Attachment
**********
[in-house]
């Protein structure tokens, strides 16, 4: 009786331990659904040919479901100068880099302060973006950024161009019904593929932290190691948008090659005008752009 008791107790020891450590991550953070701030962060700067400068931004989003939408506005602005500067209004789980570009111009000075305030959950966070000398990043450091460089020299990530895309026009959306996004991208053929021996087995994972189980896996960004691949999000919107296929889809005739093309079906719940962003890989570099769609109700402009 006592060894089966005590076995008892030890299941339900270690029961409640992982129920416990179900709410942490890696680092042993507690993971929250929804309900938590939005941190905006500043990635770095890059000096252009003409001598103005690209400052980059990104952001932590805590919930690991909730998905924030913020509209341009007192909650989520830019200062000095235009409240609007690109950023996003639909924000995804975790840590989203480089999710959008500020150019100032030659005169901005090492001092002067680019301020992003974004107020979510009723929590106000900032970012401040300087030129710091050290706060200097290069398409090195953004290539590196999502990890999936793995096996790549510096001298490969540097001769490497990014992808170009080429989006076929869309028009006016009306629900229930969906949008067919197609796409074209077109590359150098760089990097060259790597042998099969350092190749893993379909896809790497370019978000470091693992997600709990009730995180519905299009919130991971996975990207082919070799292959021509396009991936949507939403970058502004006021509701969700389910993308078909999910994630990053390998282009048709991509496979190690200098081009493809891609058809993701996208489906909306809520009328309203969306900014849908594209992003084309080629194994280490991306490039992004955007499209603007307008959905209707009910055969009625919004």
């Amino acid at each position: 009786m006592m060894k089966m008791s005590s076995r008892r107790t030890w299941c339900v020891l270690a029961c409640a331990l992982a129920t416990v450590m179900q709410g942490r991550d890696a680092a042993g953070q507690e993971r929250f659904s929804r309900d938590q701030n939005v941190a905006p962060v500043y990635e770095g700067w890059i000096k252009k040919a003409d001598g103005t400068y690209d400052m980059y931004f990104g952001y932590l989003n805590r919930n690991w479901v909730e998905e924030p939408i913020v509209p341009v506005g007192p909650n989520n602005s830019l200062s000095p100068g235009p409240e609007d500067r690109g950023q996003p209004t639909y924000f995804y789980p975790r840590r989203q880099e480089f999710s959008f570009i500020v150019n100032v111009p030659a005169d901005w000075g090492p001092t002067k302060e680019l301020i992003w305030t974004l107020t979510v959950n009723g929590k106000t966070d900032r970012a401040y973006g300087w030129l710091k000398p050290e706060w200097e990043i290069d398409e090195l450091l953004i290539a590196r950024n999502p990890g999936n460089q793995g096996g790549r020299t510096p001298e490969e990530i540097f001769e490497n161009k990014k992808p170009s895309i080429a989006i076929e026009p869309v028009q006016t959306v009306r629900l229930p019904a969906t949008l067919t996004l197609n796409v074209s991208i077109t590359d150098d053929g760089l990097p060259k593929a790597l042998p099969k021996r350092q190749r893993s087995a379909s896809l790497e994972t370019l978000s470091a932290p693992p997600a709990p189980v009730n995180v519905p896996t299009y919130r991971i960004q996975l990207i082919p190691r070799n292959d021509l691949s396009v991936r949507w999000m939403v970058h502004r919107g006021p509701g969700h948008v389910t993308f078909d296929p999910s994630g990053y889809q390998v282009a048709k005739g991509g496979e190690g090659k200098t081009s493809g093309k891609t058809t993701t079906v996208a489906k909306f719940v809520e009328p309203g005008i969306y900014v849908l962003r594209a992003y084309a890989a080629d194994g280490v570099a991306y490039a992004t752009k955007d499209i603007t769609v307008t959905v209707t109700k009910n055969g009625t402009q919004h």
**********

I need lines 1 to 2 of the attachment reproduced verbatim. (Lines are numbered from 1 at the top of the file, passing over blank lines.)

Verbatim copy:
[in-house]
């Protein structure tokens, strides 16, 4: 009786331990659904040919479901100068880099302060973006950024161009019904593929932290190691948008090659005008752009 008791107790020891450590991550953070701030962060700067400068931004989003939408506005602005500067209004789980570009111009000075305030959950966070000398990043450091460089020299990530895309026009959306996004991208053929021996087995994972189980896996960004691949999000919107296929889809005739093309079906719940962003890989570099769609109700402009 006592060894089966005590076995008892030890299941339900270690029961409640992982129920416990179900709410942490890696680092042993507690993971929250929804309900938590939005941190905006500043990635770095890059000096252009003409001598103005690209400052980059990104952001932590805590919930690991909730998905924030913020509209341009007192909650989520830019200062000095235009409240609007690109950023996003639909924000995804975790840590989203480089999710959008500020150019100032030659005169901005090492001092002067680019301020992003974004107020979510009723929590106000900032970012401040300087030129710091050290706060200097290069398409090195953004290539590196999502990890999936793995096996790549510096001298490969540097001769490497990014992808170009080429989006076929869309028009006016009306629900229930969906949008067919197609796409074209077109590359150098760089990097060259790597042998099969350092190749893993379909896809790497370019978000470091693992997600709990009730995180519905299009919130991971996975990207082919070799292959021509396009991936949507939403970058502004006021509701969700389910993308078909999910994630990053390998282009048709991509496979190690200098081009493809891609058809993701996208489906909306809520009328309203969306900014849908594209992003084309080629194994280490991306490039992004955007499209603007307008959905209707009910055969009625919004």